Shrew Plays before Shakespeare: Noah, Joseph's Trouble about Mary, and The Killing of the Children

Item #
(Some appear in more than one play) Alan T. Gaylord, Dartmouth College, Joe Ricke, Taylor University, Alan Baragona, James Madison University, Jane Chance, Rice University, Tom Farrell, Stetson University, Susan Yager, Iowa State University, Carolyn Coulson-Grigsby, Shenandoah University, Bernard Lewis, Murray State University, Dana-Linn Whiteside, Roanoke College, and Paul Thomas, Brigham Young University
Recorded at
49th International Congress on Medieval Studies, Western Michigan University, Kalamazoo
Recording Date
May 2014

About This Product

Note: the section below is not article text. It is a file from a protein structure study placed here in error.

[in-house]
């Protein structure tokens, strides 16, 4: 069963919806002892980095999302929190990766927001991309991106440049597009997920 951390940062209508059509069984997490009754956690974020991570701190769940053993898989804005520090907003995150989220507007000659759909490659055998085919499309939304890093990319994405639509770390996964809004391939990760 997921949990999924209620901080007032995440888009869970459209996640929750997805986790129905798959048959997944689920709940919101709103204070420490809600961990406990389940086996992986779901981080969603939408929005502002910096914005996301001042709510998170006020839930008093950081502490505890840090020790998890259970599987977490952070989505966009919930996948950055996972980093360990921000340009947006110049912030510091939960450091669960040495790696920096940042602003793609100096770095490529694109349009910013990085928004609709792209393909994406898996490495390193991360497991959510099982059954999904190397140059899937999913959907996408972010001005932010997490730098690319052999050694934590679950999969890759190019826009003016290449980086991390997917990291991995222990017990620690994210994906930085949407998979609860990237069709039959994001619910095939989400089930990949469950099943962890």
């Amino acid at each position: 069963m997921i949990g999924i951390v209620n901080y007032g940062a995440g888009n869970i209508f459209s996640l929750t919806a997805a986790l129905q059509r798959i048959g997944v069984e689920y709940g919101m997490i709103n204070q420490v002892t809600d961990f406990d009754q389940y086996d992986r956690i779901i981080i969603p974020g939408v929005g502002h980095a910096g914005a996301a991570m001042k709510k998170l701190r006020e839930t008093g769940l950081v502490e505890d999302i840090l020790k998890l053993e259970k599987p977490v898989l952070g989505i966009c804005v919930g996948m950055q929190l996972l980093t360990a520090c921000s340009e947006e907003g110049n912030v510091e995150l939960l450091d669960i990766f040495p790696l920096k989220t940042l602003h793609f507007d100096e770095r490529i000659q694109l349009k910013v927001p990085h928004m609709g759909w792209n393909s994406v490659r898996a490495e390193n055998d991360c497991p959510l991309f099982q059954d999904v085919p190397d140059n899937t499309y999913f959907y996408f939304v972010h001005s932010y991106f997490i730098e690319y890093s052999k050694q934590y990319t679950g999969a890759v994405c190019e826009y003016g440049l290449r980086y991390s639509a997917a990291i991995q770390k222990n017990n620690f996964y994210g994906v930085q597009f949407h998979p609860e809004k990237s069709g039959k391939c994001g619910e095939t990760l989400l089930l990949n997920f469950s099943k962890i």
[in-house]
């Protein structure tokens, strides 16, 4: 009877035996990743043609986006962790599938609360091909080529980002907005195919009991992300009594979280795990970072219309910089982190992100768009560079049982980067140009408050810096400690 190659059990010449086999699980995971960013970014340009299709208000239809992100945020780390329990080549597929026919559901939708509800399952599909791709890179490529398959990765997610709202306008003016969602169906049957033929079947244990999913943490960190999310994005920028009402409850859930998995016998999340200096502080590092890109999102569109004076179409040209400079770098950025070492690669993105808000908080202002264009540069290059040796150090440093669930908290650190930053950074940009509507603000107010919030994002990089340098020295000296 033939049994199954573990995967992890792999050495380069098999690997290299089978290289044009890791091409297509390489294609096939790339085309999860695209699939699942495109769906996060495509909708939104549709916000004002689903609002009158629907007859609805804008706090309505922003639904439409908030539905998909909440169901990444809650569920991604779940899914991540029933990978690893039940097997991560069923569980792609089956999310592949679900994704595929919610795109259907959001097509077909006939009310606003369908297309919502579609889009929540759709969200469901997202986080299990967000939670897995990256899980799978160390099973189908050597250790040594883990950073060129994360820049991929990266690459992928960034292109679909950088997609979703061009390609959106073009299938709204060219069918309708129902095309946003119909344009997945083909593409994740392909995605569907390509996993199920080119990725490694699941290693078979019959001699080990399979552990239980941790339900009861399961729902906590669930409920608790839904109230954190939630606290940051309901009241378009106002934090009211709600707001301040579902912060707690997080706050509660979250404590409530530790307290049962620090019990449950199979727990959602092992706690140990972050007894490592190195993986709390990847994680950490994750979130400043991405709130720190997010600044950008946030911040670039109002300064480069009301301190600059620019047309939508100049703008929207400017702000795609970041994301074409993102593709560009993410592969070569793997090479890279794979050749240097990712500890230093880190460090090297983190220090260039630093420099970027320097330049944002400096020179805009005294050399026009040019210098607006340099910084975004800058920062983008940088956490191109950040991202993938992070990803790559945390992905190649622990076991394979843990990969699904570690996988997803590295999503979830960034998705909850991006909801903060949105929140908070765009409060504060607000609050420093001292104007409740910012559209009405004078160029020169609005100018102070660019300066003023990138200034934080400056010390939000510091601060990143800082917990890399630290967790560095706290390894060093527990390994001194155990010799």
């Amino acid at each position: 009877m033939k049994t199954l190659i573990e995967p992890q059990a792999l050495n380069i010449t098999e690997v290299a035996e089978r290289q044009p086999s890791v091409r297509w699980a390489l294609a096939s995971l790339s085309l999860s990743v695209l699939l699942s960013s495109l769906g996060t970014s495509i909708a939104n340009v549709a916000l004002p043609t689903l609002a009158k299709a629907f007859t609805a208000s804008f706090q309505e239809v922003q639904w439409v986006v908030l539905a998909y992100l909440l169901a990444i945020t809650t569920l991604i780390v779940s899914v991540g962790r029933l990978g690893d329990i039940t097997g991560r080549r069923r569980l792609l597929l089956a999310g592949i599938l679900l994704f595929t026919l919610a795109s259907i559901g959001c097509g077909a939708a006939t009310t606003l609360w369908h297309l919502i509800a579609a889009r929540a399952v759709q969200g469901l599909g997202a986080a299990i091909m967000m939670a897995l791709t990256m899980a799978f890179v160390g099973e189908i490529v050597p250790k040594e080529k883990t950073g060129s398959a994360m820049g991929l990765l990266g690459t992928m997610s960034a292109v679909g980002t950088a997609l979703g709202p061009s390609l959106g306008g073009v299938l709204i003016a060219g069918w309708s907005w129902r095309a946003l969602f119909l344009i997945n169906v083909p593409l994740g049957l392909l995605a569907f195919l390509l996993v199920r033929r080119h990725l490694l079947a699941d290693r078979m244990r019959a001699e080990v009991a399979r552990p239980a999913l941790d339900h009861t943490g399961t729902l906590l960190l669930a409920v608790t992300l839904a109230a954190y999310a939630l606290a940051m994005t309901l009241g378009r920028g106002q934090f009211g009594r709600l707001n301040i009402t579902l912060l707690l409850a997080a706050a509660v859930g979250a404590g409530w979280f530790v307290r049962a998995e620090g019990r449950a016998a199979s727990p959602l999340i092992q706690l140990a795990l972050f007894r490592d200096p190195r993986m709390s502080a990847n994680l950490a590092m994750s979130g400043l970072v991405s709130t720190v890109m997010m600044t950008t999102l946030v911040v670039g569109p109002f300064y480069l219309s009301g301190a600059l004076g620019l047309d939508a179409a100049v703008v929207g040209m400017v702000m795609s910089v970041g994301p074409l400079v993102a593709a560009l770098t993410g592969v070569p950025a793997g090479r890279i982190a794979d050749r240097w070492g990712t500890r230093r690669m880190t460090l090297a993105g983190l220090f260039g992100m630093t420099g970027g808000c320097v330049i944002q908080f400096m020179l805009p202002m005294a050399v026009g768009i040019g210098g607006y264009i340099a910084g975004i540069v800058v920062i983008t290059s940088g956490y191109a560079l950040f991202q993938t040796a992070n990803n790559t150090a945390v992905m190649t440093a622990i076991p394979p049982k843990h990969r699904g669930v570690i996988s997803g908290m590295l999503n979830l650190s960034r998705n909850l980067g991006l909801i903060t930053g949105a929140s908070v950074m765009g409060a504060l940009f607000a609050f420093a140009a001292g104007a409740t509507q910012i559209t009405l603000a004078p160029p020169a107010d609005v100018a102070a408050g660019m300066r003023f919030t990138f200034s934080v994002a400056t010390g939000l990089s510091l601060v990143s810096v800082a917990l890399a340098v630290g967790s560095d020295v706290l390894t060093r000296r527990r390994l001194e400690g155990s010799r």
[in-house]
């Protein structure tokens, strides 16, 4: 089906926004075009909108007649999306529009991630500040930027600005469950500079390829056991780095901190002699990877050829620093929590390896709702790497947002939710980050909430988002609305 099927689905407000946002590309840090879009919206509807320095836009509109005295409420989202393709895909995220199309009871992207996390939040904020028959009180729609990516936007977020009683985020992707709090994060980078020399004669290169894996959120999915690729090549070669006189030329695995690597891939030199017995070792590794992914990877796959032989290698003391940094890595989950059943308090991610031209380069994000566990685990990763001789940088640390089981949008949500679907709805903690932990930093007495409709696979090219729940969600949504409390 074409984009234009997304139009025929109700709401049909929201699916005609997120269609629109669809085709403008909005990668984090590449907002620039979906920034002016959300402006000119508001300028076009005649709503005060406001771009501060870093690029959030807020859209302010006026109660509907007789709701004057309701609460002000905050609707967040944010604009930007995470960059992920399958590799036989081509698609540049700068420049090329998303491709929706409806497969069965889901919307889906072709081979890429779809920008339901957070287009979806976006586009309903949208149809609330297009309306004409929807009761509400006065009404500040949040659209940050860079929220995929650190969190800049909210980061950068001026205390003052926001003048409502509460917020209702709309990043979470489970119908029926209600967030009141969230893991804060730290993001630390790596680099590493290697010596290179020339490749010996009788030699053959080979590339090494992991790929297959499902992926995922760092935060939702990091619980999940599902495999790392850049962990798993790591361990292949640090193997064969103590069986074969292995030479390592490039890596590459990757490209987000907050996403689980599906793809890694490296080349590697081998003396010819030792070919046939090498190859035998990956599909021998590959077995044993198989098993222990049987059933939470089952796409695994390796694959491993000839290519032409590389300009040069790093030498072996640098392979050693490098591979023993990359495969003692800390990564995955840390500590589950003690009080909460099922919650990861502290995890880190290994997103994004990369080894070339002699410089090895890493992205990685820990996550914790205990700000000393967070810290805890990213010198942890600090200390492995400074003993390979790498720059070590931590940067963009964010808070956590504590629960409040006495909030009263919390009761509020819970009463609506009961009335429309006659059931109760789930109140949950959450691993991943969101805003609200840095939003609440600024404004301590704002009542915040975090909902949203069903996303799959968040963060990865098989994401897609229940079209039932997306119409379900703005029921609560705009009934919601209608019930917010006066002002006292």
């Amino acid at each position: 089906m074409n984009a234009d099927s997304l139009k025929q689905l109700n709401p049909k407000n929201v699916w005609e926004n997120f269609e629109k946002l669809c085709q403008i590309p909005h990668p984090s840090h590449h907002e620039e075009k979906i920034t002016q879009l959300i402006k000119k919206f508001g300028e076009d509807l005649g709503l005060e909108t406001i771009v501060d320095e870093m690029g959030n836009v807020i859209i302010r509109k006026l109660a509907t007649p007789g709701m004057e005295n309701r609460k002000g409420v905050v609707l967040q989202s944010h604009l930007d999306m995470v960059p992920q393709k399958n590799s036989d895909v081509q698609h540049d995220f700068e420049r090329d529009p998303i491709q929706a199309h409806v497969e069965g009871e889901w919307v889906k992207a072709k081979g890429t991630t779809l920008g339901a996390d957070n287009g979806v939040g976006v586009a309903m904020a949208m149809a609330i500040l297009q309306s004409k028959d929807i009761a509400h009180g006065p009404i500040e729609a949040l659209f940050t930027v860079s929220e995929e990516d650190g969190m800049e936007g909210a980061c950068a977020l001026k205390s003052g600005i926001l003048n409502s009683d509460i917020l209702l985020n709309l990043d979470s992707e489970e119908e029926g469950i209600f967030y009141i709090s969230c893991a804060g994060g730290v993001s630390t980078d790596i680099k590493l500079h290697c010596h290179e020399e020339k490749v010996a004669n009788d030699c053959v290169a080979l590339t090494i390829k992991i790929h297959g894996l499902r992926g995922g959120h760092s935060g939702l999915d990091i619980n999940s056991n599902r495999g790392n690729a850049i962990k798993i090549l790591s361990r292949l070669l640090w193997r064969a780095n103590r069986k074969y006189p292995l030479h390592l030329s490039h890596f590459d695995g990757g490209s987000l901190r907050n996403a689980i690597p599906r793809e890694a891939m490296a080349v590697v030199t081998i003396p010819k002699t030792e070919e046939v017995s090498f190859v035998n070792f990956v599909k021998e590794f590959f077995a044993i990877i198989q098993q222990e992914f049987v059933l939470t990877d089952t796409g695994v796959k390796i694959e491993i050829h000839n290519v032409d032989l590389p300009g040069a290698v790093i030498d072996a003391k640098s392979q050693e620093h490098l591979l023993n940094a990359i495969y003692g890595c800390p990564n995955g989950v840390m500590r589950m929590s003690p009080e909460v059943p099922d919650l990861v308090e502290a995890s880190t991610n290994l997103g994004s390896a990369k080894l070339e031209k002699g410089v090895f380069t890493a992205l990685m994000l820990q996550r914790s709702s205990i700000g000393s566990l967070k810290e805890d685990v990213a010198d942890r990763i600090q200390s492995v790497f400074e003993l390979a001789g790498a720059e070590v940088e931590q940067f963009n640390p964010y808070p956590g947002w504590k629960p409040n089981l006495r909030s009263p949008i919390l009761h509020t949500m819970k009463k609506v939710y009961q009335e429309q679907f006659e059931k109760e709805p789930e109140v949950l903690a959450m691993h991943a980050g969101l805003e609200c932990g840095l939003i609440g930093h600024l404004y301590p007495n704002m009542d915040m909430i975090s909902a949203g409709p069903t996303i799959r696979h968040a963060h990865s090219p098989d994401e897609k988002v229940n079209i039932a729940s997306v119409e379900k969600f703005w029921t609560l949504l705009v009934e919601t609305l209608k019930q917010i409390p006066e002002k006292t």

Joe Ricke of Taylor University has become a known actor most years at the Kalamazoo Congress on Medieval Studies, and for 2014, he decided to produce three plays illustrating the sort of stong women characters in some of the cycle or mystery plays as we are to see frequently in Shakespeare's plays later. The term "shrew" should not be taken too negatively here, for one of these women so labeled is the Virgin Mary. Noah's wife, unnamed in the Towneley play as in the Bible, illustrates an almost ungovernable woman who is resisting leaving her good friends, called gossips, behind rather than to be saved in the Ark. In the York Joseph's Trouble about Mary, Joseph is as usual depicted as an elderly man who seems to have been cuckolded before he and Mary are wed. The angel Gabriel has not yet appeared to Joseph, and Mary's assertions of innocence fail to convince him that he should know better about her. She is to bear God's son, for whom Joseph will act as earthly father as well as he can while he lives. The Digby play's version of The Killing of the Children, the massacre of the innocent children under two years of age in Bethlehem and surrounding areas by command of the ranting-voiced King Herod is a topic of great sensitivity as the slaughter of the innocent babies should produce tender feelings in the audience. Part of the comic relief in this version of the play is in the character of Watkin, messenger and factotum for King Herod, who suddenly wants to become a manly knight during this savage mass murder commanded by the King, all to kill just one new baby boy whose parents have already fled to Egypt to save this son of God. Watkyn really wants to be manly and brave, but only if the mothers will allow him to get on with the killing. But these mothers stand up to the knights who murder their babies as we would expect from brave mothers, the so-called shrews who will not let Watkyn and his ilk escape his own humiliation. Even King Herod realizes too late that this act will brand him forever as an unworthy and overweening king, and he dies because of that self-realization in this play.